Some revolutions start with a whimper barely noticed. On April 25, 1953, a short paper written by two relatively obscure scientists was published in the British journal Nature. That article by James Watson and Francis Crick described the double helical structure of DNA. The authors famously ended their paper with the classically understated conclusion that the structure they elucidated "suggests a possible copying mechanism for the genetic material." The quest to understand DNA's structure was a bit messy, and some would say achieved with dirty play; but no matter the process, with that article a revolution was born, one that still reverberates today.
We may look back 50 years hence and draw a similar conclusion about a brief news article published in the April 2011 issue of Science, the American counterpart to Nature. The short review mentions a presentation given at this year's American Chemical Society annual meeting in which chemist Daniel Nocera explains the results of his team's research over the past three years. (The paper describing this latest work has not yet been published; the team is in the process of patenting their discovery). What Nocera and his team did, barely noticed, was create an "artificial leaf" that could revolutionize our quest for renewable energy much as the Watson and Crick paper revolutionized the field of biology.
Nocera, working at MIT, improved on previous catalysts used to break water molecules into free hydrogen and oxygen using sunlight as the energy source. His catalysts, yet to be revealed pending publication of his paper, are said to be cheap and work well in water rather than in the harsh and caustic environments required of previous catalysts. The team hopes to bring an intermediate technology using external electricity as the power source to market within two years. The goal is to create shortly thereafter an inexpensive sunlight-to-hydrogen water splitter, which could be considered the Holy Grail of renewable energy. If the sun can be used efficiently and inexpensively to produce hydrogen in large quantities, much of our energy problem is solved. Hydrogen is available in unlimited quantities, and if produced from water by sunlight emits no pollutants and no greenhouse gases -- and no radioactivity.
With current technologies, the high cost of producing hydrogen has hampered any transition to a hydrogen economy, presenting the classic chicken and egg problem: nobody wants to invest in its expensive production if the infrastructure to use the fuel is absent, but nobody wants to build the infrastructure without an abundant supply. This problem would be easily overcome if hydrogen production using sunlight became cheap and ubiquitous.
With increased production of cheap hydrogen the transition from fossil fuels would be relatively easy. Right now the United States produces about nine million tons of hydrogen every year, enough to fuel 25 million cars or power up to eight million homes. The infrastructure in some sense exits; it just needs to be expanded, which would happen readily in the face of abundant supplies. The technology to use hydrogen as fuel to create electricity is relatively mature but is advancing toward ever greater efficiency; and when compressed is a viable transportation fuel. The transportation sector consumes about 30% of all energy in the United States. Hydrogen is the only potential on-board renewable energy source that can meet that demand as a purely renewable resource.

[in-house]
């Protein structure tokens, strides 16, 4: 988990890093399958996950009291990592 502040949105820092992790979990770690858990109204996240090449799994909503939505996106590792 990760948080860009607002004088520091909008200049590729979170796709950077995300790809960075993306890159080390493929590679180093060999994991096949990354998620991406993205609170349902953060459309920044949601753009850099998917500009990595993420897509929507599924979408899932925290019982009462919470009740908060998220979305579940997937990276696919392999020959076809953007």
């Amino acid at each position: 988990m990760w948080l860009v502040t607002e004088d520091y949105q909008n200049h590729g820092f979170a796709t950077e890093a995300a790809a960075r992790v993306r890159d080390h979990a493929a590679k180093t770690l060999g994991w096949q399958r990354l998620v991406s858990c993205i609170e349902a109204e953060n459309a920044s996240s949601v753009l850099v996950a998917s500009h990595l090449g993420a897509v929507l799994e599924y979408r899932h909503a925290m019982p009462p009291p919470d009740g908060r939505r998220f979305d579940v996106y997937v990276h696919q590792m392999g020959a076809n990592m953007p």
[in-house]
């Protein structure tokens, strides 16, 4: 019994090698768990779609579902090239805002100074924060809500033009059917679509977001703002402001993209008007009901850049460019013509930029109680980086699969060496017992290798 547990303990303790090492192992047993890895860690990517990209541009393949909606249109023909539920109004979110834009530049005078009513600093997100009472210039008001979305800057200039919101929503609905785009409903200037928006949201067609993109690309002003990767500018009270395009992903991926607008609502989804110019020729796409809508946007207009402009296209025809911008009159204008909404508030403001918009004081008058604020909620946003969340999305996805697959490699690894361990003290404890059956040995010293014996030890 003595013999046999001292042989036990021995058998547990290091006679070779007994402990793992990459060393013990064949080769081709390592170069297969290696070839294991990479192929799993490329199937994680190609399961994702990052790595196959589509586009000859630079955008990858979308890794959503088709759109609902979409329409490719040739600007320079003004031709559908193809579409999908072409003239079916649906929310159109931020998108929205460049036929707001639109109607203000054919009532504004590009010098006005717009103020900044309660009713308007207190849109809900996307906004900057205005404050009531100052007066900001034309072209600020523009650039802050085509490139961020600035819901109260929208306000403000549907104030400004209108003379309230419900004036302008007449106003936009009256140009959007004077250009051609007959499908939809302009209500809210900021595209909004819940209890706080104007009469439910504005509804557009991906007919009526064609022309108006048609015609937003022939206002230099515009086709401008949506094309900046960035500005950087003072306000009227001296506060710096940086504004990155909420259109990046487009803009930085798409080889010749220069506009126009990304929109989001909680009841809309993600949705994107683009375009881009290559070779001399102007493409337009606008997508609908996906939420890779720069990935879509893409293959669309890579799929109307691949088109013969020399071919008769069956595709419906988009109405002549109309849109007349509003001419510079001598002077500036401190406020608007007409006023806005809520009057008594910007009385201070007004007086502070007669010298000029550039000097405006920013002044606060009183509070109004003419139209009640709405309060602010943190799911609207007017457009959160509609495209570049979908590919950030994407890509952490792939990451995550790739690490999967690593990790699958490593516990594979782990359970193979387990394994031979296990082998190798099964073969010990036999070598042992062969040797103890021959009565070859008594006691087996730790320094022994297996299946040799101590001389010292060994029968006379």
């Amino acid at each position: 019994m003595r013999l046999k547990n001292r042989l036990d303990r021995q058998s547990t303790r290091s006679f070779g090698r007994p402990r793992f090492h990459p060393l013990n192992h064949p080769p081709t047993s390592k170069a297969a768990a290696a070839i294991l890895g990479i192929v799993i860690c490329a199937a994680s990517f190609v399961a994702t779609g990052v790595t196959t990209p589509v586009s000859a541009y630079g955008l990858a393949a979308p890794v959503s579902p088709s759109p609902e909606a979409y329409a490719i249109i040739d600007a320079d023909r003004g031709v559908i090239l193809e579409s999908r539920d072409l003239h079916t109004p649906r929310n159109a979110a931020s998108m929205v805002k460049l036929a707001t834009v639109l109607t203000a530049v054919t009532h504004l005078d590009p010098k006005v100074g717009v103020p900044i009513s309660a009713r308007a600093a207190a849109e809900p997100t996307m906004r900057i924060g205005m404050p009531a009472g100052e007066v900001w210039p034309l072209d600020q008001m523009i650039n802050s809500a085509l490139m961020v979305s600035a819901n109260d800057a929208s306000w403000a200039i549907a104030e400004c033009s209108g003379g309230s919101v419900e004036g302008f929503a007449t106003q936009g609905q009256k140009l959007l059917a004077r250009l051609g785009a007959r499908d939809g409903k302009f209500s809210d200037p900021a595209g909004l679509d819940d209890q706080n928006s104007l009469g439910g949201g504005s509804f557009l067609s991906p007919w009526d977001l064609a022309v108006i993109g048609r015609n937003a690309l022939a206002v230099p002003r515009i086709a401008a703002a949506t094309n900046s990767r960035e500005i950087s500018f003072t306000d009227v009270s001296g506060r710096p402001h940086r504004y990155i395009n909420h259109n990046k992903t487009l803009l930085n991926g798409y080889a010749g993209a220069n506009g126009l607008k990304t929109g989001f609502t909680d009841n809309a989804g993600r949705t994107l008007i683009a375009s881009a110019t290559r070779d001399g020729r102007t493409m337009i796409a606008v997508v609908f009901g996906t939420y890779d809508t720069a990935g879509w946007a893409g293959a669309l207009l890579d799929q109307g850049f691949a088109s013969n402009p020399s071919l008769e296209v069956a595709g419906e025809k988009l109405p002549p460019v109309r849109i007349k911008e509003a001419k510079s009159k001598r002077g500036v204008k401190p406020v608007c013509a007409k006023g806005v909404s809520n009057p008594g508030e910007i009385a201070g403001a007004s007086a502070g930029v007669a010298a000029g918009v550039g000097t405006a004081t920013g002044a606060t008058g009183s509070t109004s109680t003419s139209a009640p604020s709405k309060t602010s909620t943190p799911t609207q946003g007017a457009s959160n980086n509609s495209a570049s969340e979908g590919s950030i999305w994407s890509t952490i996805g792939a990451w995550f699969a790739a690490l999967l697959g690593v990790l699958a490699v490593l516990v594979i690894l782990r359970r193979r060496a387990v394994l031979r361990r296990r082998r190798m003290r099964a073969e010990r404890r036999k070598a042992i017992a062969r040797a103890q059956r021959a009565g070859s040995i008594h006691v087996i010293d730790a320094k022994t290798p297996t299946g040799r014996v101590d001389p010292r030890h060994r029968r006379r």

Abundant and cheap hydrogen might finally kill once and for all the false notion that environmentalism is the ideology of left wing socialists. The issue of climate change would be addressed without provoking a backlash from deniers. Perhaps in the face of a cheap abundant supply of hydrogen we would actually have a consensus that renewable energy is the true engine of all future economic growth. Just as the United States rose to greatness on the engine of industrialization, the world's next great superpower will come to dominate by advancing green technologies.
The false choice offered by the right between green and growth is dangerous not only to the environment but to our national security. The next superpower will be the country that moves quickly to hydrogen should that source become available cheaply. Consider the national security implications of moving successfully to a hydrogen economy free from the tyranny of foreign oil. The Middle East will become nothing but another spot on the map, contributing no more than Tanzania or Lichtenstein to world affairs. Consider the benefits of clean energy from sunlight giving life to factory and farms with local sources of power invulnerable to attacks on a national grid. Imagine a transportation sector that pollutes nothing but a few drops of water from each tailpipe. Imagine this as you contemplate the price of oil climbing back up to $140/barrel or more. Opportunities abound. Currently the United States generates only 18% of its energy through the use of renewable technologies. We can do much more.
The future belongs to those seeking to integrate green and growth. This is how our national interests will be secured. This is where jobs will be created. This is where our national security can be best realized. The United States should rightfully lead this charge to a new future, but only will if the faithful right wing skeptics adopt a more enlightened attitude appropriate to the 21st century and move away from the odd idea that any effort to discuss green growth is gratingly smug. Possibly technology will break through our political sclerosis and allow us to achieve the future that is within our grasp.
Jeff Schweitzer is a scientist, former White House senior policy analyst and author of, A New Moral Code (Jacquie Jordan, Inc Follow Jeff Schweitzer on Facebook.
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